Evolution of sexual size monomorphism: the influence of passive mate guarding

  title={Evolution of sexual size monomorphism: the influence of passive mate guarding},
  author={April Dunham and Volker H. W. Rudolf},
  journal={Journal of Evolutionary Biology},
  • A. Dunham, V. Rudolf
  • Published 1 July 2009
  • Biology, Psychology
  • Journal of Evolutionary Biology
Some species have potential for intense mate competition yet exhibit little or no sexual size dimorphism, despite predictions from sexual selection theory. Using a conceptual model, we show the conditions for which passive mate guarding with copulatory plugs can be an alternative and more successful strategy to active (direct) guarding, reducing selection pressure on large male size. The model predicts that copulatory plugs in mammals should be favoured in species for which females have short… 
Function of copulatory plugs in house mice: mating behavior and paternity outcomes of rival males
Investigating whether repeated ejaculation affects plug size in a mammalian model species, the house mouse, found that plug size decreased over repeated ejaculations so that time since last ejaculation can be applied as an approximation for plug size.
Mammalian sexual dimorphism.
Is sexual monomorphism a predictor of polygynandry? Evidence from a social mammal, the collared peccary
This work test the prediction that sexual monorphism is associated with polygynandry in the collared peccary (Pecari tajacu, Tayassuidae), a social ungulate closely related to the old-world suids, and suggests thatSexual monomorphism may either select for or be an evolutionary consequence of a promiscuous mating system.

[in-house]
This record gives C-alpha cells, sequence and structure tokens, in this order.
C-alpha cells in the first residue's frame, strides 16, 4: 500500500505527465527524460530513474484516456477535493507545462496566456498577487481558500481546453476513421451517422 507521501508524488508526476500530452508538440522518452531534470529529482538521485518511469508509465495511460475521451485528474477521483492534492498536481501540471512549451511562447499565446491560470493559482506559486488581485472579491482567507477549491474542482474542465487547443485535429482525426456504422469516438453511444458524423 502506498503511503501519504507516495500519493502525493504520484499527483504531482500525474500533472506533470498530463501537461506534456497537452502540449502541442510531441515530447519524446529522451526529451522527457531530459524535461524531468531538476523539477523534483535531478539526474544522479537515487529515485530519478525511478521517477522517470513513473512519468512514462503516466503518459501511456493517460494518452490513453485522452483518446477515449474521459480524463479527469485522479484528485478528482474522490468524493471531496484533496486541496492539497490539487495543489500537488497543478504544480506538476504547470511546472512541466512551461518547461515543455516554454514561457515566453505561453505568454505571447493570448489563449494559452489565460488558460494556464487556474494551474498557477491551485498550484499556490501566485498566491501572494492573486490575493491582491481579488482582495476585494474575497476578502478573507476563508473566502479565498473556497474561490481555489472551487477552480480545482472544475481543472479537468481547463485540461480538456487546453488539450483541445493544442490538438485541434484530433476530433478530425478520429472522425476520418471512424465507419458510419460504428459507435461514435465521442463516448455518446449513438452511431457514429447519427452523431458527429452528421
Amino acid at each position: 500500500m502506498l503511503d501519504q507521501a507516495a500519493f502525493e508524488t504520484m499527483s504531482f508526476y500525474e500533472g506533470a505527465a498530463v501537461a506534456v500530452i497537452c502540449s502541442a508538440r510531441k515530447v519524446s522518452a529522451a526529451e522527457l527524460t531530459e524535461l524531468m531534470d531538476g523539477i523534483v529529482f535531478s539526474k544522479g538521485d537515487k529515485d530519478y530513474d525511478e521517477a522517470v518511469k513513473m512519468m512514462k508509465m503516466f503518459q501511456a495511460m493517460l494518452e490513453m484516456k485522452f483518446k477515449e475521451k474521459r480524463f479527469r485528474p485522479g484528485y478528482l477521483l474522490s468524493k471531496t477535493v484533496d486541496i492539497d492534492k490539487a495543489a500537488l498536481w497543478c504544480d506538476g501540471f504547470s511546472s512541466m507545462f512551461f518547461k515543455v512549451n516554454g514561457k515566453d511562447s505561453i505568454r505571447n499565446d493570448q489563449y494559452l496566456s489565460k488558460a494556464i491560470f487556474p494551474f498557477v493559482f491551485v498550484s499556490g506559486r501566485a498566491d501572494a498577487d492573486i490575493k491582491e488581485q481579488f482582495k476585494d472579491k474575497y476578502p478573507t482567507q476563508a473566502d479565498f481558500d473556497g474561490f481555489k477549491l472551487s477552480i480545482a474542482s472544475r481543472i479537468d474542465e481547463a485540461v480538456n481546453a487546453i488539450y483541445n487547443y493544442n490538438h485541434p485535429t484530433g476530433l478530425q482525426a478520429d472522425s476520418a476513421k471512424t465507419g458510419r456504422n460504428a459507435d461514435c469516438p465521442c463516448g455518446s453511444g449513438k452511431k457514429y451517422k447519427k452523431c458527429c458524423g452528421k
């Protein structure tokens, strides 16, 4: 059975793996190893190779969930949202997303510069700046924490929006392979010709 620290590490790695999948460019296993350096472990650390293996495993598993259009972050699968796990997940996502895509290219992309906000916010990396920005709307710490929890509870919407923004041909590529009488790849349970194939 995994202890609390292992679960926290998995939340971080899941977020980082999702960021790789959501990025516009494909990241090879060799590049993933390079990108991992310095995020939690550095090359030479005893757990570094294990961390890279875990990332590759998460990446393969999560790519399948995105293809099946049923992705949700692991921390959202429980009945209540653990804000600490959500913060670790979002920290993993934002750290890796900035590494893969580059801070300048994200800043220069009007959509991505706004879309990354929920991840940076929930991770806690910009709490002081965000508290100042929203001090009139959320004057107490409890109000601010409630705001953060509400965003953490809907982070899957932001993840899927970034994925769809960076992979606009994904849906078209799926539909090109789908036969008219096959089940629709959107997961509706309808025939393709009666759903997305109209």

Body size and sexual size dimorphism in primates: influence of climate and net primary productivity
Investigating the role of seasonality, interannual variability and annual measures of temperature and rainfall, and net primary productivity on patterns of body size and sexual size dimorphism across 130 species of primates found no support for a role of environmental constraints in moderating sexual sizeDimorphism at the interspecific level.
Meiotic drive changes sperm precedence patterns in house mice: potential for male alternative mating tactics?
It is confirmed that +/t males are weak sperm competitors when first to mate and whether males of different genotypes differ in reproductive tactics to maximise individual or driver fitness is addressed, as well as the mechanistic basis for alternative sperm precedence patterns in this species.
Evolutionary dynamics of sexual size dimorphism in non-volant mammals following their independent colonization of Madagascar
It is concluded that neither the eco-evo-devo hypothesis, founder effects, the island rule nor sexual selection theory alone can provide a compelling explanation for the observed patterns of SSD in Malagasy mammals.
Male–Male Competition in a Mixed‐Mating Fish
Test the importance of male size, colour and heterozygosity in predicting the outcome of male–male competition using the mangrove rivulus, which has a male-hermaphrodite mixed-mating system and suspects that male colour may prove to be more important in mate choice than it was found to be in intrasexual competition.
Genital morphology linked to social status in the bank vole (Myodes glareolus)